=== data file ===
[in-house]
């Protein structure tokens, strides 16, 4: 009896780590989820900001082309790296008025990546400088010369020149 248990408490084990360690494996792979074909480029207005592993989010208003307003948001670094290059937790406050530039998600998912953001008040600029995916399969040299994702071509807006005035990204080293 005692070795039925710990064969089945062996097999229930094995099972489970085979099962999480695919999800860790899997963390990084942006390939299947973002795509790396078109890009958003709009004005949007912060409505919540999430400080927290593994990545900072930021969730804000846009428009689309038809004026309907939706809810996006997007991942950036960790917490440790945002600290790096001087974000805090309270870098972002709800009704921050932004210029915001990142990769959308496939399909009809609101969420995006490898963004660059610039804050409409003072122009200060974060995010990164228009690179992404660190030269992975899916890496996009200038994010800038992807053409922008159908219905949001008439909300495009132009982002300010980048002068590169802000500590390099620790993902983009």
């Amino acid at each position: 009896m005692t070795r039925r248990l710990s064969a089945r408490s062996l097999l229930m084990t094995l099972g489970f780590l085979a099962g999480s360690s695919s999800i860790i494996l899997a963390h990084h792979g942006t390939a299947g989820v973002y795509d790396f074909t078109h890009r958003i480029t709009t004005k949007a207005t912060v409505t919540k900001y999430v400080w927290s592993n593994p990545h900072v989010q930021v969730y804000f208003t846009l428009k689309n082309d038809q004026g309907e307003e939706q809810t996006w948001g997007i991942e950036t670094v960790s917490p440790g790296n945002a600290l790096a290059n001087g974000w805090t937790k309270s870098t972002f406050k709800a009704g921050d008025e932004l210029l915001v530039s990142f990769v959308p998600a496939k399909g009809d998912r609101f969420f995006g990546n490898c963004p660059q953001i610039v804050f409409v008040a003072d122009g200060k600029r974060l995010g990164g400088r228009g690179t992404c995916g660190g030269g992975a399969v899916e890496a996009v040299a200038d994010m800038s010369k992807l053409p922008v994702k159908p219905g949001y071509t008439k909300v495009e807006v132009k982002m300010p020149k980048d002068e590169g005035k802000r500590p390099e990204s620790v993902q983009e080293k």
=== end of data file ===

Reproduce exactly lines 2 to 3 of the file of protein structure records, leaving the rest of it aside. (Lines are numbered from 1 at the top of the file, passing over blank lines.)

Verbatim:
């Protein structure tokens, strides 16, 4: 009896780590989820900001082309790296008025990546400088010369020149 248990408490084990360690494996792979074909480029207005592993989010208003307003948001670094290059937790406050530039998600998912953001008040600029995916399969040299994702071509807006005035990204080293 005692070795039925710990064969089945062996097999229930094995099972489970085979099962999480695919999800860790899997963390990084942006390939299947973002795509790396078109890009958003709009004005949007912060409505919540999430400080927290593994990545900072930021969730804000846009428009689309038809004026309907939706809810996006997007991942950036960790917490440790945002600290790096001087974000805090309270870098972002709800009704921050932004210029915001990142990769959308496939399909009809609101969420995006490898963004660059610039804050409409003072122009200060974060995010990164228009690179992404660190030269992975899916890496996009200038994010800038992807053409922008159908219905949001008439909300495009132009982002300010980048002068590169802000500590390099620790993902983009």
């Amino acid at each position: 009896m005692t070795r039925r248990l710990s064969a089945r408490s062996l097999l229930m084990t094995l099972g489970f780590l085979a099962g999480s360690s695919s999800i860790i494996l899997a963390h990084h792979g942006t390939a299947g989820v973002y795509d790396f074909t078109h890009r958003i480029t709009t004005k949007a207005t912060v409505t919540k900001y999430v400080w927290s592993n593994p990545h900072v989010q930021v969730y804000f208003t846009l428009k689309n082309d038809q004026g309907e307003e939706q809810t996006w948001g997007i991942e950036t670094v960790s917490p440790g790296n945002a600290l790096a290059n001087g974000w805090t937790k309270s870098t972002f406050k709800a009704g921050d008025e932004l210029l915001v530039s990142f990769v959308p998600a496939k399909g009809d998912r609101f969420f995006g990546n490898c963004p660059q953001i610039v804050f409409v008040a003072d122009g200060k600029r974060l995010g990164g400088r228009g690179t992404c995916g660190g030269g992975a399969v899916e890496a996009v040299a200038d994010m800038s010369k992807l053409p922008v994702k159908p219905g949001y071509t008439k909300v495009e807006v132009k982002m300010p020149k980048d002068e590169g005035k802000r500590p390099e990204s620790v993902q983009e080293k």